RideFast July 2019

RobRidefast

SA's best motorcycle magazine!

JULY 2019

OVER

500,000

HAPPY READERS

LAST MONTH!

VOTED SA’S

BEST

MOTORCYCLE

MAGAZINE

*INDEPENDENT REVIEW DONE BY RACERZONE

19007

JULY 2019 RSA R35.00

9 772075 405004

Ducati’s V4

THE MOST BRUTAL NAKED DUCATI EVER.

F I R S T L O C A L T E S T

THE LEGEND

RETURNS

FIRST RIDE ON ALL-NEW KATANA

I S L E O F M A N T T

GAME OF

THROTTLES

FULL COVERAGE FROM THIS YEARS TT

AWESOME FOURSOME: HONDA NC750X / SUZUKI SV650 / YAMAHA TRACER 700 / HUSQVARNA VITPILEN 701


DUNLOPTYRESSA

S594/A


THE TEAM:

EDITOR &

DESIGNER:

Rob Portman

rob@ridefast.co.za

082 782 8240

ROB PORTMAN

PUBLISHER:

Glenn Foley

foleyg@mweb.co.za

072 177 0621

ADVERTISING:

Sean Hendley

bestbikemagazines

@yahoo.com

071 684 4546

OFFICE &

SUBSCRIPTIONS:

Anette

anette.acc@mweb.co.za

011 979 5035

CONTRIBUTORS:

Sheridan Morais

Brad Binder

Darryn Binder

Gerrit Erasmus

GP Fever.de

Eugene Liebenberg

Niel Philipson

Greg Moloney

Daniella Kerby

Michael Powell

Brian Cheyne

Donovan Fourie

Shaun Portman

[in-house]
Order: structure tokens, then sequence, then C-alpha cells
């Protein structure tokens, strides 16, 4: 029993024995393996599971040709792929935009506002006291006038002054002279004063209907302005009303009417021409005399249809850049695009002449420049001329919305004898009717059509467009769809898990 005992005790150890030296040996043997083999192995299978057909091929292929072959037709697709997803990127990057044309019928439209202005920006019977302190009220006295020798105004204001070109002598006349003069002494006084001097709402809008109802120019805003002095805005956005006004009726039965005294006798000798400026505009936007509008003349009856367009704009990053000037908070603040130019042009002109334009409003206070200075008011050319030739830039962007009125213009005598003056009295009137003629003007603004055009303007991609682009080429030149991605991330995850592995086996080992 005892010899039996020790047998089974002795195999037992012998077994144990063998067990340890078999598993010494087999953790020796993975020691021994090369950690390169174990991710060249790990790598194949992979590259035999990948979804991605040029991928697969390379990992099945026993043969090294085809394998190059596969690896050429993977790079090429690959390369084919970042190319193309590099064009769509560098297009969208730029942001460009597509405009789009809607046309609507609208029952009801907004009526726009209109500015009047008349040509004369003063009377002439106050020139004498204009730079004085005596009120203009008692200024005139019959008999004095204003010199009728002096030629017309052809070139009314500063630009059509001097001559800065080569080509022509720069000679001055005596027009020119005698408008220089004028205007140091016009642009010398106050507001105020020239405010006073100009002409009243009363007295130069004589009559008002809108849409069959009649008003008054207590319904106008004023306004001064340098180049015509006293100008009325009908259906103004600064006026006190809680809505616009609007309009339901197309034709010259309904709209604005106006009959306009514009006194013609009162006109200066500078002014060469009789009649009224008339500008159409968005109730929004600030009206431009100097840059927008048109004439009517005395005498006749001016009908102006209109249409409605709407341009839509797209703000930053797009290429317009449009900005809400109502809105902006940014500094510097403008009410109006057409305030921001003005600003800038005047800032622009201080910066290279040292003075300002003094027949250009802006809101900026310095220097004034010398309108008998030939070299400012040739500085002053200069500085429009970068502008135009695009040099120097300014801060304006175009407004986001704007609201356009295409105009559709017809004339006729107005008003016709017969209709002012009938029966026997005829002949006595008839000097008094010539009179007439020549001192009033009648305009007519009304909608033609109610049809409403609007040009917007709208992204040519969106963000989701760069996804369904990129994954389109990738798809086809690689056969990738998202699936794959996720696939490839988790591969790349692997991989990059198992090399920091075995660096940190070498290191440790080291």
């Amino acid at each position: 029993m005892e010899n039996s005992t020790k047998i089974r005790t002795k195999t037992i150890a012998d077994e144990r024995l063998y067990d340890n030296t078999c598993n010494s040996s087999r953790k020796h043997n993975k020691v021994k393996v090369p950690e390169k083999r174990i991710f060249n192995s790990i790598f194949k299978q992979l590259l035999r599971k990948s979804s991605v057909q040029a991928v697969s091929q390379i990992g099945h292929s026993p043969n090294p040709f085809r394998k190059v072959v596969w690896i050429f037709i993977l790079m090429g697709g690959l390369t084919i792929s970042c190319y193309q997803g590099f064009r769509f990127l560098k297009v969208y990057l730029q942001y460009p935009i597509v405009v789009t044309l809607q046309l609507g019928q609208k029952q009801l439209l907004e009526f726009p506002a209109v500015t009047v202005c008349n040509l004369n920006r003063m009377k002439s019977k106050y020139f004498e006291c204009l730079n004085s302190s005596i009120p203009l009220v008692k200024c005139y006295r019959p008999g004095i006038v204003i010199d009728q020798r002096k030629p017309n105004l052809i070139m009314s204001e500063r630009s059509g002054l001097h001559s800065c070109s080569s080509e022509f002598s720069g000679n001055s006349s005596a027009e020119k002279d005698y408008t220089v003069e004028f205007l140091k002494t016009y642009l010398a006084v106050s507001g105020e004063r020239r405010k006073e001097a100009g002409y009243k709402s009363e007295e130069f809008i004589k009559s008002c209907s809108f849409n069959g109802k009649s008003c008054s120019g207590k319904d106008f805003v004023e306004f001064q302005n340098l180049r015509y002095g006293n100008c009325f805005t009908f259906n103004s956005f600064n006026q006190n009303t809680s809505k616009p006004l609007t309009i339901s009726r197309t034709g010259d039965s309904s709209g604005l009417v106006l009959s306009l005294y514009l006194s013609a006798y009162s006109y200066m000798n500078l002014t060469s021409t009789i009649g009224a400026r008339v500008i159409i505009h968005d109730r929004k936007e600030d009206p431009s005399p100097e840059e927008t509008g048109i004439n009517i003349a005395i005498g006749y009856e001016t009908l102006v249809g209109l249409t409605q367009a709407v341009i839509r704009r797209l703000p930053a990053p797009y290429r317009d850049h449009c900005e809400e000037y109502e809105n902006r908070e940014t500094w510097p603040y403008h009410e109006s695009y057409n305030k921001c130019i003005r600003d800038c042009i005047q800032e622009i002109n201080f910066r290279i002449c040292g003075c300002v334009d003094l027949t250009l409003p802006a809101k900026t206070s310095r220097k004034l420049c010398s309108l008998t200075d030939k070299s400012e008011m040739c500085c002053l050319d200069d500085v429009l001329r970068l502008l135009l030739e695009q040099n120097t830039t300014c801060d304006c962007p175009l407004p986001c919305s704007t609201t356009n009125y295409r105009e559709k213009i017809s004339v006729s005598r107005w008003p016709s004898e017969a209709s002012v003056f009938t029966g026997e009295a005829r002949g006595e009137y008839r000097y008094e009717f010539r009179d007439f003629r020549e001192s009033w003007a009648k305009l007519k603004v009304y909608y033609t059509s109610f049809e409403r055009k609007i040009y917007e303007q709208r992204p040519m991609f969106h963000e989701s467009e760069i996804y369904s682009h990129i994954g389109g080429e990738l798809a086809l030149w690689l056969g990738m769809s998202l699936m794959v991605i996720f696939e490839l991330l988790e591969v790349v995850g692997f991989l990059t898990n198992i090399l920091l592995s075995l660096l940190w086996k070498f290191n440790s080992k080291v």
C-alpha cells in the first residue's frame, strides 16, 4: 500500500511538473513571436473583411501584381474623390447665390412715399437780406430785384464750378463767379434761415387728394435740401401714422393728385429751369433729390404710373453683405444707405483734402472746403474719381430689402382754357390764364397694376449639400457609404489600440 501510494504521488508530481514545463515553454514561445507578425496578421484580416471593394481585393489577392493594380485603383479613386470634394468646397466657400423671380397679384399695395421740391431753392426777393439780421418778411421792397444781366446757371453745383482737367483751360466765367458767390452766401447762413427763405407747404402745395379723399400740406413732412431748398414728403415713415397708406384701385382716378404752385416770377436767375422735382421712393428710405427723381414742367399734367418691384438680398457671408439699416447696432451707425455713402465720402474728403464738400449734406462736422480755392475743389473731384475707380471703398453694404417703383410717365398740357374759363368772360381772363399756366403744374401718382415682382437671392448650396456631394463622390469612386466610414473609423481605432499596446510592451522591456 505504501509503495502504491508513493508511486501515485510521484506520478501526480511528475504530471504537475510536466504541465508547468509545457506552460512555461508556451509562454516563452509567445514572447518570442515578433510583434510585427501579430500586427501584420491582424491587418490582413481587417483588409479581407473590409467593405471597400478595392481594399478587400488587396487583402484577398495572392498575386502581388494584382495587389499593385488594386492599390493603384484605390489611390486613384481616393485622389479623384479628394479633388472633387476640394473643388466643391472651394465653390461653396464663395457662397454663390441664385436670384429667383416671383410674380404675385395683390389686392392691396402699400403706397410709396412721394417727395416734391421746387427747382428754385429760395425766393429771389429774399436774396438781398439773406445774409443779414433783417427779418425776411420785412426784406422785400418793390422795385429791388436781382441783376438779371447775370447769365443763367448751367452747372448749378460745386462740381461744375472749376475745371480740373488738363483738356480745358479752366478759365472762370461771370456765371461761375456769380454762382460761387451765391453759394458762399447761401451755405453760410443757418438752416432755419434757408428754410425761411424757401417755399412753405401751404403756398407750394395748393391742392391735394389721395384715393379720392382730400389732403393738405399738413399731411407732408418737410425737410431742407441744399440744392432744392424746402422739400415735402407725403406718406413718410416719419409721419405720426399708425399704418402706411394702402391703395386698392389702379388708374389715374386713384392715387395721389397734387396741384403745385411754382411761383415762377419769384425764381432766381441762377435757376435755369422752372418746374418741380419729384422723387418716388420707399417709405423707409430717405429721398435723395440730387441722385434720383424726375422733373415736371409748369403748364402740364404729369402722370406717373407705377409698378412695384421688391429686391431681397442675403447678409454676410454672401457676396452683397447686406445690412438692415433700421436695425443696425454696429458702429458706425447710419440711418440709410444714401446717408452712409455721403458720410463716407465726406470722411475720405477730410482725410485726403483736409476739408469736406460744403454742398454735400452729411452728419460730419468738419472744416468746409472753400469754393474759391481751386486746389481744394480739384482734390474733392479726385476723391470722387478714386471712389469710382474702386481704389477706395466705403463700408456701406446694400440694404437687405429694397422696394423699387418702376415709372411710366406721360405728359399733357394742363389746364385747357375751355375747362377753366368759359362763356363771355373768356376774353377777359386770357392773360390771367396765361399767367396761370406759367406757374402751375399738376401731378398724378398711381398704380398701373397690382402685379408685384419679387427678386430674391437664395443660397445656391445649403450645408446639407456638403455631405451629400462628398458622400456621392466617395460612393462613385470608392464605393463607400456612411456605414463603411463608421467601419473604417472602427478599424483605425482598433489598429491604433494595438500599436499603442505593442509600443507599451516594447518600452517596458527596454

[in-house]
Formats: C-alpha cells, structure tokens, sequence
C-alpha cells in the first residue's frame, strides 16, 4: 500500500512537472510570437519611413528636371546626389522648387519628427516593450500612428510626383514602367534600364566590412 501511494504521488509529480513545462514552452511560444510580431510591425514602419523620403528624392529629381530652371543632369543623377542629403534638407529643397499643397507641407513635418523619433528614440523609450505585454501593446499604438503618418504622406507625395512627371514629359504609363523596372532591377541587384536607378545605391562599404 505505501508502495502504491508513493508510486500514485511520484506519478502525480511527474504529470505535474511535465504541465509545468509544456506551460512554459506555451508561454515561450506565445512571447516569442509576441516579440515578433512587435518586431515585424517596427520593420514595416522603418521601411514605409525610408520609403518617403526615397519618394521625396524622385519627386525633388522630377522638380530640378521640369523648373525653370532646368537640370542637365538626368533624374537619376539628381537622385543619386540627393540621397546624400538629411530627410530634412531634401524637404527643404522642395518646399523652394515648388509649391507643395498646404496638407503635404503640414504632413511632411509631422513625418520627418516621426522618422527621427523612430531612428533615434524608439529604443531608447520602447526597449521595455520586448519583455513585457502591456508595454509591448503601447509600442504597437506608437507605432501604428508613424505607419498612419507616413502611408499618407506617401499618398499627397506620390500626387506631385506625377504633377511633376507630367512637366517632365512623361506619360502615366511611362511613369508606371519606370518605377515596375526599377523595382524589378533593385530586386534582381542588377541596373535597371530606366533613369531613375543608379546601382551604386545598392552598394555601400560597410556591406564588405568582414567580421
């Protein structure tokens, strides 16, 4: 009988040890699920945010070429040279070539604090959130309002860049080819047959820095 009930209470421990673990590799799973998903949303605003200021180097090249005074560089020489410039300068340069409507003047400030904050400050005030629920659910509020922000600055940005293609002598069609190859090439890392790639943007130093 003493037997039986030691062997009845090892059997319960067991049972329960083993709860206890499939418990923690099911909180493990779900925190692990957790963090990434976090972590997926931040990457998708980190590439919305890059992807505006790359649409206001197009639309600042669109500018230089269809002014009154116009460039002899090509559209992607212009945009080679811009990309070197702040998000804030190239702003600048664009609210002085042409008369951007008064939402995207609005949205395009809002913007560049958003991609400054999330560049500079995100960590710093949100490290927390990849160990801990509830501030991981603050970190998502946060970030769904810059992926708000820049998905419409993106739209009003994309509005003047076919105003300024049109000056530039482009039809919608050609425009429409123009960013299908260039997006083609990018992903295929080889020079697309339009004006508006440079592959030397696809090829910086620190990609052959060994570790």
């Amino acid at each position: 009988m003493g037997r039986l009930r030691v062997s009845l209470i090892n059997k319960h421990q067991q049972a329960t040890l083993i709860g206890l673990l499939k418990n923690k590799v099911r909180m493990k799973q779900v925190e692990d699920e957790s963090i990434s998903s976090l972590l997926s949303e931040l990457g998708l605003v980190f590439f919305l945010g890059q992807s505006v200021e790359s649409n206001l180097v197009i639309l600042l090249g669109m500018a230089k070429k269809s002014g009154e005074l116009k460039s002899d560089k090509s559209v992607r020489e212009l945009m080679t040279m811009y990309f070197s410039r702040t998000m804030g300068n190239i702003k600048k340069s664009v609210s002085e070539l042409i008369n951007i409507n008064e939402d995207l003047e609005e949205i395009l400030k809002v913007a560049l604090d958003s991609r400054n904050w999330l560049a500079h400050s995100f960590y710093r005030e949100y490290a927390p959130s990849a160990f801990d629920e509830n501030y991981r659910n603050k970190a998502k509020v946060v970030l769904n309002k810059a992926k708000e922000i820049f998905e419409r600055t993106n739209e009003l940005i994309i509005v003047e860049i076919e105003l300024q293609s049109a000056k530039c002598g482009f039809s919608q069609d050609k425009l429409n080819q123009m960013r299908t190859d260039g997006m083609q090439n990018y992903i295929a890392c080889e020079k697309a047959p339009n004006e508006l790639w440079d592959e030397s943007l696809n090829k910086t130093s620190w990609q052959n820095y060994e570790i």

Mat Durrans

Copyright © RideFast Magazine

All rights reserved. No part of this

publication may be reproduced,

distributed, or transmitted in any

form or by any means, including

photocopying, articles, or other

methods, without the prior written

permission of the publisher.

2020 is fast approaching and it looks like it’s going to be

another cracking year with some very tasty motorcycles

set to hit the market. On this month cover we feature the

new Ducati V4 Streetfi ghrer. This is the prototype model

which will be raced at this year’s prestigious Pikes Peak

event over in the US, but Ducati have said that it’s pretty

darn near to what the 2020 production model will be. This

is great news and not only does it look great but it also

looks like Ducati won’t be doing the usual when it comes

to one’s Naked Sportsbike and dull it down. It looks

like the new V4 Streetfi ghter will get the full brunt of the

gorgeous V4 Desmo power plant and packed with all the

electronic wizardry as well. Pretty much just a V4 Panigale

but without the fairing, and that’s exactly what the market

was asking for. Oh yes, and it also gets wings, which on

a brute naked bike like this will no doubt be a welcomed

edition to help tame the front end.

It looks mean yet has that typical Italian fl air and I for

one can’t wait to see it in action at Pikes Peak. We will

have that full feature in next month’s issue and although